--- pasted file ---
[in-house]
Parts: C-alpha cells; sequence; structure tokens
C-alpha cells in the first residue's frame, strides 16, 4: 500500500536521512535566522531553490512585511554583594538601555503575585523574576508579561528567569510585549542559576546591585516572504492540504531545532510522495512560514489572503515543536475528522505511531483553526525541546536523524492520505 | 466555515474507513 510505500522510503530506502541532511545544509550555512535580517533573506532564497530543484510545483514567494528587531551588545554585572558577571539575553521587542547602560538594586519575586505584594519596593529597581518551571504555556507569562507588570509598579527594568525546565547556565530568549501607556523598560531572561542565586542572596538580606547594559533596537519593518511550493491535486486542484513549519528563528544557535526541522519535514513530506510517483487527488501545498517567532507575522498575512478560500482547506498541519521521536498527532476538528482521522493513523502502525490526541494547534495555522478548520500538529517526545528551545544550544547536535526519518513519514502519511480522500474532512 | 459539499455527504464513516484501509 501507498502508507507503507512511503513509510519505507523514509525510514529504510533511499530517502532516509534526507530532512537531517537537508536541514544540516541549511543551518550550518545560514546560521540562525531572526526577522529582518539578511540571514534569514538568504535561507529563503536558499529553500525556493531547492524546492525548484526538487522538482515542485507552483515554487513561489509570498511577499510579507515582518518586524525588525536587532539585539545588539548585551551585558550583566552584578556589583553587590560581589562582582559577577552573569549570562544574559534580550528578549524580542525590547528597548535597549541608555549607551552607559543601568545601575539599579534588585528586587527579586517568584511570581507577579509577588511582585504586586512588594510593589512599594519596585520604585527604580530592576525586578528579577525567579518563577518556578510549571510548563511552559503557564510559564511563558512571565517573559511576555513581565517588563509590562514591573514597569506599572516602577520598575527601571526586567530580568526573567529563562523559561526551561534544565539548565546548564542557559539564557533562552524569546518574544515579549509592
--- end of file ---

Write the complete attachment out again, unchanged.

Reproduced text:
[in-house]
Parts: C-alpha cells; sequence; structure tokens
C-alpha cells in the first residue's frame, strides 16, 4: 500500500536521512535566522531553490512585511554583594538601555503575585523574576508579561528567569510585549542559576546591585516572504492540504531545532510522495512560514489572503515543536475528522505511531483553526525541546536523524492520505 | 466555515474507513 510505500522510503530506502541532511545544509550555512535580517533573506532564497530543484510545483514567494528587531551588545554585572558577571539575553521587542547602560538594586519575586505584594519596593529597581518551571504555556507569562507588570509598579527594568525546565547556565530568549501607556523598560531572561542565586542572596538580606547594559533596537519593518511550493491535486486542484513549519528563528544557535526541522519535514513530506510517483487527488501545498517567532507575522498575512478560500482547506498541519521521536498527532476538528482521522493513523502502525490526541494547534495555522478548520500538529517526545528551545544550544547536535526519518513519514502519511480522500474532512 | 459539499455527504464513516484501509 501507498502508507507503507512511503513509510519505507523514509525510514529504510533511499530517502532516509534526507530532512537531517537537508536541514544540516541549511543551518550550518545560514546560521540562525531572526526577522529582518539578511540571514534569514538568504535561507529563503536558499529553500525556493531547492524546492525548484526538487522538482515542485507552483515554487513561489509570498511577499510579507515582518518586524525588525536587532539585539545588539548585551551585558550583566552584578556589583553587590560581589562582582559577577552573569549570562544574559534580550528578549524580542525590547528597548535597549541608555549607551552607559543601568545601575539599579534588585528586587527579586517568584511570581507577579509577588511582585504586586512588594510593589512599594519596585520604585527604580530592576525586578528579577525567579518563577518556578510549571510548563511552559503557564510559564511563558512571565517573559511576555513581565517588563509590562514591573514597569506599572516602577520598575527601571526586567530580568526573567529563562523559561526551561534544565539548565546548564542557559539564557533562552524569546518574544515579549509592